Danilowicz understands the popular trend of sourcing local ingredients, but he believes that it’s been over-emphasized.

“It’s trendy now, but I get bored from it. Just serve me good food—I don’t care where it’s from,” he said. “You don’t need to force that information down someone’s throat, and I don’t want the customer to have to think too much.”

Though Danilowicz mentioned that he plans to source some product from Plato Dale Farm in Arcade, he’s willing to travel to find the best ingredients.

“Twenty years ago, I made a regular tomato dinner for Just Pasta, and I made the drive twice per week to Youngstown to pick up the produce,” he recalled. “I’ll get the best possible product—if the best tomatoes were in China, I’d get them from there.”

While Newell Nussbaumer’s recent Buffalo Rising piece on Martin Cooks lends more specifics through describing the tasting menu, Danilowicz said that he enjoys cooking Mediterranean and Asian food particularly—the former through the influence of Lebanese friends and the latter stemming from his job catering to a Korean family for a year and his past at Osaka. 

“I like learning [different] cultures,” Danilowicz explained. “When you know what someone eats, you know who they are.”

A few reservations remain for dinner this weekend (716-259-9306), and plans for breakfast, lunch and Saturday brunch follow June 1. Here are some hints for what to expect from those:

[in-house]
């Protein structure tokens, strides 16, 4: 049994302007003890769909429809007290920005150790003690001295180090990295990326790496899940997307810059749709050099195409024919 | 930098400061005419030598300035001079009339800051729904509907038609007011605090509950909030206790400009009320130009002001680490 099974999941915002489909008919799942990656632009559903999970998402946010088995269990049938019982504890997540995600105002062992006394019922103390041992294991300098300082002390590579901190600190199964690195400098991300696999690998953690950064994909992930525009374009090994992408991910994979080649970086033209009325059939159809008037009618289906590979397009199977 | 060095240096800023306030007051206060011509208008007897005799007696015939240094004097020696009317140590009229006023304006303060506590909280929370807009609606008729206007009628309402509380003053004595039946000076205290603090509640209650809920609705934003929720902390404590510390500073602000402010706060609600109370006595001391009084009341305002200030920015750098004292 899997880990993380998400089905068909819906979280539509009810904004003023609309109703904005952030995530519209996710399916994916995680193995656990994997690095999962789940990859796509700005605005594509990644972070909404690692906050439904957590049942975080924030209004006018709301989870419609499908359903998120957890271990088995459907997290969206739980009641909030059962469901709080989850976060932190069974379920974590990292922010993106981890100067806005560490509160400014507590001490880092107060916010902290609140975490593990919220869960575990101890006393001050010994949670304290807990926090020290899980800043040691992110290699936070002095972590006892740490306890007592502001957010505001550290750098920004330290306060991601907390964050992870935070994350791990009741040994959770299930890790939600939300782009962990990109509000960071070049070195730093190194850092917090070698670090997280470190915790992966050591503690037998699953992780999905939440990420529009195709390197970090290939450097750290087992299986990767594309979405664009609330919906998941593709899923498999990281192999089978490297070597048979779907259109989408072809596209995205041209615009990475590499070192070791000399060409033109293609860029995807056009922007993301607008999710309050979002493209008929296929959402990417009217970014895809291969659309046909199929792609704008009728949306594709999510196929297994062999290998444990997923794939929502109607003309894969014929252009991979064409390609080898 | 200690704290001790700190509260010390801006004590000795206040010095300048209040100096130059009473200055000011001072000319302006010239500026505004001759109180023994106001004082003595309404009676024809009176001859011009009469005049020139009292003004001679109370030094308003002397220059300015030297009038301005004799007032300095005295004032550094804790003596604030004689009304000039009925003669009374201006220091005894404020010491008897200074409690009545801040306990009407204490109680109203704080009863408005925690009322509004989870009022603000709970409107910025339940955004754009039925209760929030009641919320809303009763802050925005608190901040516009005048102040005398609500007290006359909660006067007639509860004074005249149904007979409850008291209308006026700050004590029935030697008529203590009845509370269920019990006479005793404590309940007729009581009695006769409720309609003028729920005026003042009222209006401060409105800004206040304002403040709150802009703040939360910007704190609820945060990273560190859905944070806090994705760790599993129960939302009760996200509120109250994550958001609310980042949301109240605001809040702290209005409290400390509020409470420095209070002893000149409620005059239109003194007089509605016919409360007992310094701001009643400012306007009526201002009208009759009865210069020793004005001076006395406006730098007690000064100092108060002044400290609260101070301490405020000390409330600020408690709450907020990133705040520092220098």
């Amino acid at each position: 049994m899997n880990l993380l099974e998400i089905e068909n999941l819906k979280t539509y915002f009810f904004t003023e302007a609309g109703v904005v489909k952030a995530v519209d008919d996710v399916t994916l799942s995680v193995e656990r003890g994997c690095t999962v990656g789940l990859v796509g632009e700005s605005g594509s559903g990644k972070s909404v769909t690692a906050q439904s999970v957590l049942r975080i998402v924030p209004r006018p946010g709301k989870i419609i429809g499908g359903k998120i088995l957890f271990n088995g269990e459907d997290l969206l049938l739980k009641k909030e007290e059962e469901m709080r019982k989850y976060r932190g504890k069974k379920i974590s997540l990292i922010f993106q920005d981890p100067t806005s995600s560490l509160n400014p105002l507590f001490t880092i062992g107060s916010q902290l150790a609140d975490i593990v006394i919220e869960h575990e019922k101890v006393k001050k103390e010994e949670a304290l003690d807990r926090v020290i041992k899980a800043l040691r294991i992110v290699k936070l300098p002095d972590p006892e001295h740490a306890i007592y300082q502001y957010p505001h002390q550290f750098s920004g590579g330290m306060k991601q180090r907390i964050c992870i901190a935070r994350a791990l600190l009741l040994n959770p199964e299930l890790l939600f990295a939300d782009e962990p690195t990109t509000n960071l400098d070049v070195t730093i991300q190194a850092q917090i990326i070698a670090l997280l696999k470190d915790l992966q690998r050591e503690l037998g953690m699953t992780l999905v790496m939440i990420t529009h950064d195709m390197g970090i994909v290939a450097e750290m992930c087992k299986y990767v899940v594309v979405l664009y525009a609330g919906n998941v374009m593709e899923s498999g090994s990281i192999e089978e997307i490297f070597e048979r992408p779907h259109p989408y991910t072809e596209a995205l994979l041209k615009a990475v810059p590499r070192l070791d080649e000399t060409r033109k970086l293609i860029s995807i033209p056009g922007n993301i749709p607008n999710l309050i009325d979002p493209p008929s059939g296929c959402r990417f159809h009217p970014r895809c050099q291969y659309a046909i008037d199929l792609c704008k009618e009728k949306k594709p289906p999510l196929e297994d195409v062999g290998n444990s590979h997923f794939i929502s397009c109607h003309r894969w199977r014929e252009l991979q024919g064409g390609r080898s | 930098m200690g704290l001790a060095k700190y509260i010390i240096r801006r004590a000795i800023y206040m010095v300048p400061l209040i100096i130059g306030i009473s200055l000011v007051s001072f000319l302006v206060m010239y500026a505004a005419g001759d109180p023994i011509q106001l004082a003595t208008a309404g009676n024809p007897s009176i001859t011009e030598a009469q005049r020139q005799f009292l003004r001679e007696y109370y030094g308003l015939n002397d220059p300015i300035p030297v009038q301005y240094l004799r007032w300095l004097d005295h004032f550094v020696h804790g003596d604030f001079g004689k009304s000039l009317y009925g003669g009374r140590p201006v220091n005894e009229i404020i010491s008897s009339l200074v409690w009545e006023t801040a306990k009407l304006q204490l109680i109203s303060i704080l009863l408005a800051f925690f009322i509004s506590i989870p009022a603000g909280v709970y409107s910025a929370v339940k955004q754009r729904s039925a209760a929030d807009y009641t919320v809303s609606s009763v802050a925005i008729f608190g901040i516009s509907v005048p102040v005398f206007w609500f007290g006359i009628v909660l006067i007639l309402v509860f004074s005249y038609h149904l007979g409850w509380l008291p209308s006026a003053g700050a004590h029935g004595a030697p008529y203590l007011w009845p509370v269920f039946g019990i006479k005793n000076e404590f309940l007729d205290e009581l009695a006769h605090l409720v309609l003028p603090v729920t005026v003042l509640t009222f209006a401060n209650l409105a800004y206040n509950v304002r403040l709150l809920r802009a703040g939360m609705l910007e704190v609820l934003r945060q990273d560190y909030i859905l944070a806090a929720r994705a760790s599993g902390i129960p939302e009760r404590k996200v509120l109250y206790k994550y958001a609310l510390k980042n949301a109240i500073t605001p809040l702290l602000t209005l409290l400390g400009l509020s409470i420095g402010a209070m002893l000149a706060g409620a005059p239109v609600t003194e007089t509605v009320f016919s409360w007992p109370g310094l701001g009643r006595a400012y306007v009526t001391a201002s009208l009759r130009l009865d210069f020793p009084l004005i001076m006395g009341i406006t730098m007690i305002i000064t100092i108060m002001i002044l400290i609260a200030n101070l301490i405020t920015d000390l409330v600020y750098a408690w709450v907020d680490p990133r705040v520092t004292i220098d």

**Breakfast: Muffins, scones and bagels will be the featured items here—a tight menu that stresses quality.
**Lunch: Focus will be on smorrebrod, an Danish open-faced sandwich with smoked meat and pickles on top of a dense, nutty rye bread. “It’s very hearty,” Danilowicz described.
**Brunch: Not your typical waffles, pancakes and bacon type of brunch, Danilowicz said. When asked for an example of a possible option, he mentioned kim chi, rice and a soft-boiled egg housed inside a nori roll.

There’s admittedly substantial risk in opening a fine-dining restaurant in a shaky-yet-promising neighborhood. Danilowicz believes his restaurant could have the power to lead a transformation of the neighborhood, a trend he’s seen throughout his travels.

He points to Pastis, planted initially in New York’s meatpacking district, which is now one of the “hottest addresses in New York.”

He mentions Moto, an avant-garde Chicago restaurant originally planted in “one of the worst neighborhoods [Danilowicz] has seen in his life.” Now there’s an art gallery, a shoe store and a second restaurant nearby, brightening the area’s landscape through a culinary risk.

Martin Cooks could add fuel to the West Side’s rejuvenation, an area that boasts potential-laden projects like the West Side Bazaar and Five Points Bakery, among others. Or, Martin Cooks could fade into oblivion, a noble attempt to bring upscale cuisine to an unfamiliar area. Time will tell.

TAGGED: amelia nussbaumer, fridge, just pasta, martin cooks, martin danilowicz, new restaurants, plato dale farm, west side buffalo, west side restaurant